Desktop Standard Bought by Microsoft -- Mostly
This week, Microsoft announced the acquisition of DesktopStandard Corp. of Portsmouth, N.H. Formerly called AutoProf, the company was known for its line of PolicyMaker group policy tools.
Microsoft acquired the entire company and product line with one exception. DesktopStandard CEO John Moyer hung on to Policy Maker Application Security. In fact, Moyer is using the product as the basis of a spinoff, BeyondTrust, also based in Portsmouth.
The mission of BeyondTrust is "to make the Windows platform the most secure platform out there," Moyer said in an interview Monday.
According to Moyer, "There is too much trust out there.," meaning that users must often be given admin privileges in order to run certain applications, forcing IT to "trust" those users. The result is that these same users are often overrun by spyware and malware.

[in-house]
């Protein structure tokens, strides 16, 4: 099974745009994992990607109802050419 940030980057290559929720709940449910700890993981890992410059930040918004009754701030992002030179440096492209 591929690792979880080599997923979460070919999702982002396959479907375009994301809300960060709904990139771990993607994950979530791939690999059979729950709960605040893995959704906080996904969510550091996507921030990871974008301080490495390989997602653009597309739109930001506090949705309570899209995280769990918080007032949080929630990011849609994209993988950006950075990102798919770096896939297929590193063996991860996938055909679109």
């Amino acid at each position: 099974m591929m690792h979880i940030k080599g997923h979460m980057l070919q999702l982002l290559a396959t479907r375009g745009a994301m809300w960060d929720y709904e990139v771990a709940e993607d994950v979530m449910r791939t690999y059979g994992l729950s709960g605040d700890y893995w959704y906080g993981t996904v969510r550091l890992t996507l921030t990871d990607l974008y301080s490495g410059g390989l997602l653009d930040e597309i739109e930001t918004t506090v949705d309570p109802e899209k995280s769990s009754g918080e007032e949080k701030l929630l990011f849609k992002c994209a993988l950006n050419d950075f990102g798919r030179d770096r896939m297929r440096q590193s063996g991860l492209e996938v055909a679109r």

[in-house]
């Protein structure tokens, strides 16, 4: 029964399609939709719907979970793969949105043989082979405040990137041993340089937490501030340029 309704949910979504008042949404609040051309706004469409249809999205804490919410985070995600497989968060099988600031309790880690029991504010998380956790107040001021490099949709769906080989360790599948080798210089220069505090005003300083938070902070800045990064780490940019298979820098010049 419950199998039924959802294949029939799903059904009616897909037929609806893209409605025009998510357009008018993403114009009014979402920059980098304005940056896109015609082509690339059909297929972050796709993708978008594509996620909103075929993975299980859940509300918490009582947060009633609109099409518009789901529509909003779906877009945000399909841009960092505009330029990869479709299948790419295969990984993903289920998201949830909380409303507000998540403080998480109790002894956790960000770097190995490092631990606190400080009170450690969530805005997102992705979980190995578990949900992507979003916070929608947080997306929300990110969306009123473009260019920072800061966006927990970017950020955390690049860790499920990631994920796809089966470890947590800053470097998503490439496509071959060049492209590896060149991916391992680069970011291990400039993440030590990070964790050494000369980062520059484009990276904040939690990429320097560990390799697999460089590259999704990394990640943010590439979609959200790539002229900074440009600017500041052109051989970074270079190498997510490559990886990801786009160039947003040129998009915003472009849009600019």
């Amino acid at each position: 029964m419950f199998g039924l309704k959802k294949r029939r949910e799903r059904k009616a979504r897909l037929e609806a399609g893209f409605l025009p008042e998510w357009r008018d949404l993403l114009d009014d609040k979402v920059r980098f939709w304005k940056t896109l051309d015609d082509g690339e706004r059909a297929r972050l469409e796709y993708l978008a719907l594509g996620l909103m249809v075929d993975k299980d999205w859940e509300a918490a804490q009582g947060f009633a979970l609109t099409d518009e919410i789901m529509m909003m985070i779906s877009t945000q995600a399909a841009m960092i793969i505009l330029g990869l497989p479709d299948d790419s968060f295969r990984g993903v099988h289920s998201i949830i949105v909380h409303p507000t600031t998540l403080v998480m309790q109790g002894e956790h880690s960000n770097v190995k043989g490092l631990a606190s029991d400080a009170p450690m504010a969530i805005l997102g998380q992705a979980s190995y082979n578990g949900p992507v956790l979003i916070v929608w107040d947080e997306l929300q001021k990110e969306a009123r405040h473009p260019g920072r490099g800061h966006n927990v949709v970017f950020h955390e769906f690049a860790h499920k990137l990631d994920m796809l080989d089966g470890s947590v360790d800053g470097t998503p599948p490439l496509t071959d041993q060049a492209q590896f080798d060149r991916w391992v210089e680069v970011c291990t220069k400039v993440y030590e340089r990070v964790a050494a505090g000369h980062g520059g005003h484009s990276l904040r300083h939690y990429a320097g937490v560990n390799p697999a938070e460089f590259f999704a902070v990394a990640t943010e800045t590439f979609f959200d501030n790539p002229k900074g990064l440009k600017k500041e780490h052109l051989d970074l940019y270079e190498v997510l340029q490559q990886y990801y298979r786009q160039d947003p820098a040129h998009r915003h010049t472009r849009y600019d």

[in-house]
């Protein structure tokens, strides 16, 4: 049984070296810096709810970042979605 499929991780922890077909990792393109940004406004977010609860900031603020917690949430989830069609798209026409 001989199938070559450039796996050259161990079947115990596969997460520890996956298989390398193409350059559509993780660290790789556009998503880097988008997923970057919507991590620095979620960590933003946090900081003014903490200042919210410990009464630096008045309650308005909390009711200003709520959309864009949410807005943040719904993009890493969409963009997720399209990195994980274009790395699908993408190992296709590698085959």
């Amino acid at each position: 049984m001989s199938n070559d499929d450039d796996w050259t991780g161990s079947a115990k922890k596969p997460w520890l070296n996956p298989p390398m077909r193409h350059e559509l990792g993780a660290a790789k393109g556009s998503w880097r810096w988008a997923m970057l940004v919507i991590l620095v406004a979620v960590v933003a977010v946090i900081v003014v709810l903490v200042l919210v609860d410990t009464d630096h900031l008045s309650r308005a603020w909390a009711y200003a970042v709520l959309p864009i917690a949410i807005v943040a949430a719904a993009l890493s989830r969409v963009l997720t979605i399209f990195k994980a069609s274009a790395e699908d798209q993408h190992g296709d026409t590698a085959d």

BeyondTrust’s Privilege Manager is one answer. The tool "elevates the app rather than elevating the user so the app can run," Moyer said. An application that ordinarily needs admin privileges can be elevated to have those privileges, but "nothing else does," Moyer explained.
The trick is to use an extension to Group Policy that can set permissions for applications.
BeyondTrust has some 20 employees, including many from DesktopStandard. "Microsoft is picking up a number of tech folks, but didn’t have a lock on all of them," Moyer said.
BeyondTrust will continue to focus on this whole notion of trust, "helping people get beyond this state of trusting people versus trusting software and systems," Moyer said.
Microsoft hired Desktop Co-Founder and CTO Eric Voskuil, who will become a Microsoft Software Architect.
Doug Barney is editor in chief of Redmond magazine and the VP, editorial director of Redmond Media Group.